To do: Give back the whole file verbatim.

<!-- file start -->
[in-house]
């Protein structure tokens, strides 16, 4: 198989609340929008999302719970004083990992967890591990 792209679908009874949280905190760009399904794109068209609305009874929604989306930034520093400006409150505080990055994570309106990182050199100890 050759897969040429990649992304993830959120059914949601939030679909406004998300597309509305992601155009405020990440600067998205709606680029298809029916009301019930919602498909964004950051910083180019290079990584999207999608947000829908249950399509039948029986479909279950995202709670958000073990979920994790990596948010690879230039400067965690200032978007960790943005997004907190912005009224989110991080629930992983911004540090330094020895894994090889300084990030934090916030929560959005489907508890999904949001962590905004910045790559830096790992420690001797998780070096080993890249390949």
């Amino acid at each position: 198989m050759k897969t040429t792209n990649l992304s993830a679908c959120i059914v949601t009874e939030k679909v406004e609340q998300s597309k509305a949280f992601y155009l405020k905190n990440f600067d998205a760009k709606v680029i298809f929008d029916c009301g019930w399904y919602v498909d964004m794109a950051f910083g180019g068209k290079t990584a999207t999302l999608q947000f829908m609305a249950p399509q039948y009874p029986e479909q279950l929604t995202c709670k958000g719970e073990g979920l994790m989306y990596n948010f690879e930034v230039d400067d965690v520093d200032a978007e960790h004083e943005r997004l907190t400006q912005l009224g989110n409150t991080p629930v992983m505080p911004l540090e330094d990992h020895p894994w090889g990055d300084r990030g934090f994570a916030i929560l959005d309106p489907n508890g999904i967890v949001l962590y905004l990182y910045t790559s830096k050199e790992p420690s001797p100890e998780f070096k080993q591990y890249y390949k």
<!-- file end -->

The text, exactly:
[in-house]
């Protein structure tokens, strides 16, 4: 198989609340929008999302719970004083990992967890591990 792209679908009874949280905190760009399904794109068209609305009874929604989306930034520093400006409150505080990055994570309106990182050199100890 050759897969040429990649992304993830959120059914949601939030679909406004998300597309509305992601155009405020990440600067998205709606680029298809029916009301019930919602498909964004950051910083180019290079990584999207999608947000829908249950399509039948029986479909279950995202709670958000073990979920994790990596948010690879230039400067965690200032978007960790943005997004907190912005009224989110991080629930992983911004540090330094020895894994090889300084990030934090916030929560959005489907508890999904949001962590905004910045790559830096790992420690001797998780070096080993890249390949």
């Amino acid at each position: 198989m050759k897969t040429t792209n990649l992304s993830a679908c959120i059914v949601t009874e939030k679909v406004e609340q998300s597309k509305a949280f992601y155009l405020k905190n990440f600067d998205a760009k709606v680029i298809f929008d029916c009301g019930w399904y919602v498909d964004m794109a950051f910083g180019g068209k290079t990584a999207t999302l999608q947000f829908m609305a249950p399509q039948y009874p029986e479909q279950l929604t995202c709670k958000g719970e073990g979920l994790m989306y990596n948010f690879e930034v230039d400067d965690v520093d200032a978007e960790h004083e943005r997004l907190t400006q912005l009224g989110n409150t991080p629930v992983m505080p911004l540090e330094d990992h020895p894994w090889g990055d300084r990030g934090f994570a916030i929560l959005d309106p489907n508890g999904i967890v949001l962590y905004l990182y910045t790559s830096k050199e790992p420690s001797p100890e998780f070096k080993q591990y890249y390949k």